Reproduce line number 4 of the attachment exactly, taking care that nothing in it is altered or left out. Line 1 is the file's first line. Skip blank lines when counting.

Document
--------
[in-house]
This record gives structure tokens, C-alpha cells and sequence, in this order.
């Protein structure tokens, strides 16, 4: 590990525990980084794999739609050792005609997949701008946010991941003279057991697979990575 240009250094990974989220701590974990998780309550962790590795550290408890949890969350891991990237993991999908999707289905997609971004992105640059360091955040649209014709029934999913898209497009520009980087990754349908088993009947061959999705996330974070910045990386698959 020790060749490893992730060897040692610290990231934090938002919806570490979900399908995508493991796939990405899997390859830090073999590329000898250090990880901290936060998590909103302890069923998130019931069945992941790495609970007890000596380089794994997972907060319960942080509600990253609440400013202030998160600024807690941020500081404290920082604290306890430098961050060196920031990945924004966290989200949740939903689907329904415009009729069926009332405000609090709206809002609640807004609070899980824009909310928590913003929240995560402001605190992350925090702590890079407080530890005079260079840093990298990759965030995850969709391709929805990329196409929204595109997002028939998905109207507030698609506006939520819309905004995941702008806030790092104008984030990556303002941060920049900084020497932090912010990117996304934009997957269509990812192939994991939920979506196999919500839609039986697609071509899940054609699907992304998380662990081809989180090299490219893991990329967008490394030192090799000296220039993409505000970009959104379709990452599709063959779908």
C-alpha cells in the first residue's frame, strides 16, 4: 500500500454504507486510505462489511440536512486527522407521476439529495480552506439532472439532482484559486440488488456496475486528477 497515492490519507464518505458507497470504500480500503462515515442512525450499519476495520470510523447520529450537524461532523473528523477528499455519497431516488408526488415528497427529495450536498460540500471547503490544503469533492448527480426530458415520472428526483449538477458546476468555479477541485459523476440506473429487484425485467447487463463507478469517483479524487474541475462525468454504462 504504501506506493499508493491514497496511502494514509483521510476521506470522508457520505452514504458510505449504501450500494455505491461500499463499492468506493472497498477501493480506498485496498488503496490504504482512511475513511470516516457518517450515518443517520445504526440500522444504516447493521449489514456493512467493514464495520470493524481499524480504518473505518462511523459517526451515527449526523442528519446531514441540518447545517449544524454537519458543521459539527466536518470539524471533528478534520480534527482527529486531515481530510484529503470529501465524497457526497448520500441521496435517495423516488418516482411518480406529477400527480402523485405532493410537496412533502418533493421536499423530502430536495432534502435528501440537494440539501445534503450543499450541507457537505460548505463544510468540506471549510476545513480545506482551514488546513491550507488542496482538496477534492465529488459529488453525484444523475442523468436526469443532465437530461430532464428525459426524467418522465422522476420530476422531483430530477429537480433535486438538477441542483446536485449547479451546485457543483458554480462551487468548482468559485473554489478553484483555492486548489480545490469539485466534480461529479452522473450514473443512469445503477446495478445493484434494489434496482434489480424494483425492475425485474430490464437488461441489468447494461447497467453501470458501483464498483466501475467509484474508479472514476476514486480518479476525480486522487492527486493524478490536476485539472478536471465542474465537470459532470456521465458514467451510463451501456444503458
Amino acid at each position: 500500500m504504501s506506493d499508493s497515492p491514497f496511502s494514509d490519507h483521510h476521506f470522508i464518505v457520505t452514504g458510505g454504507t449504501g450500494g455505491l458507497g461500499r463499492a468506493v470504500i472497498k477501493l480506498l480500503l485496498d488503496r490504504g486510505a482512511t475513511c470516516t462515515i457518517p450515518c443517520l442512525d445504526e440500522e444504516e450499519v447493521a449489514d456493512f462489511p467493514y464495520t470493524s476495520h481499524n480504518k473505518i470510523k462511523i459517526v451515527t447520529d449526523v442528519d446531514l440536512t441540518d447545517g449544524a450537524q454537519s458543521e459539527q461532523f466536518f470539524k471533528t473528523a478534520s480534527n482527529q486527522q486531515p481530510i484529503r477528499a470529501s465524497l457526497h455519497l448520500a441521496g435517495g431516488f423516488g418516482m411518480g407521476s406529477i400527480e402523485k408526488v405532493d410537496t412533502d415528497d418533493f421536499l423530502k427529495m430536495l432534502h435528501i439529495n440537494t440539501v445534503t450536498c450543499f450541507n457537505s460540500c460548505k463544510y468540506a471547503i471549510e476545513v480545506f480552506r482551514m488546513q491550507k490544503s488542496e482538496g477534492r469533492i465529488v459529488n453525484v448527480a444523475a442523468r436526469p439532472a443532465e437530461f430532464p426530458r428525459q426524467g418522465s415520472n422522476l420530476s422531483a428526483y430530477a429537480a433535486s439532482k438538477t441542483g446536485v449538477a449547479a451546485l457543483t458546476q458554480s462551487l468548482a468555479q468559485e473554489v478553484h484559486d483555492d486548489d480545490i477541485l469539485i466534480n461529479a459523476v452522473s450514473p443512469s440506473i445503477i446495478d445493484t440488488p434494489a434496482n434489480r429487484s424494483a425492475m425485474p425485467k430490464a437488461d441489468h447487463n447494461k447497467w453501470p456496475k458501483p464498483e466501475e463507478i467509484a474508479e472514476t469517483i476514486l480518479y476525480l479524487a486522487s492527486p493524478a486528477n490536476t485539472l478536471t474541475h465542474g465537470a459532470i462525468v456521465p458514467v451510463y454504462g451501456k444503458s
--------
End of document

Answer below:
C-alpha cells in the first residue's frame, strides 16, 4: 500500500454504507486510505462489511440536512486527522407521476439529495480552506439532472439532482484559486440488488456496475486528477 497515492490519507464518505458507497470504500480500503462515515442512525450499519476495520470510523447520529450537524461532523473528523477528499455519497431516488408526488415528497427529495450536498460540500471547503490544503469533492448527480426530458415520472428526483449538477458546476468555479477541485459523476440506473429487484425485467447487463463507478469517483479524487474541475462525468454504462 504504501506506493499508493491514497496511502494514509483521510476521506470522508457520505452514504458510505449504501450500494455505491461500499463499492468506493472497498477501493480506498485496498488503496490504504482512511475513511470516516457518517450515518443517520445504526440500522444504516447493521449489514456493512467493514464495520470493524481499524480504518473505518462511523459517526451515527449526523442528519446531514441540518447545517449544524454537519458543521459539527466536518470539524471533528478534520480534527482527529486531515481530510484529503470529501465524497457526497448520500441521496435517495423516488418516482411518480406529477400527480402523485405532493410537496412533502418533493421536499423530502430536495432534502435528501440537494440539501445534503450543499450541507457537505460548505463544510468540506471549510476545513480545506482551514488546513491550507488542496482538496477534492465529488459529488453525484444523475442523468436526469443532465437530461430532464428525459426524467418522465422522476420530476422531483430530477429537480433535486438538477441542483446536485449547479451546485457543483458554480462551487468548482468559485473554489478553484483555492486548489480545490469539485466534480461529479452522473450514473443512469445503477446495478445493484434494489434496482434489480424494483425492475425485474430490464437488461441489468447494461447497467453501470458501483464498483466501475467509484474508479472514476476514486480518479476525480486522487492527486493524478490536476485539472478536471465542474465537470459532470456521465458514467451510463451501456444503458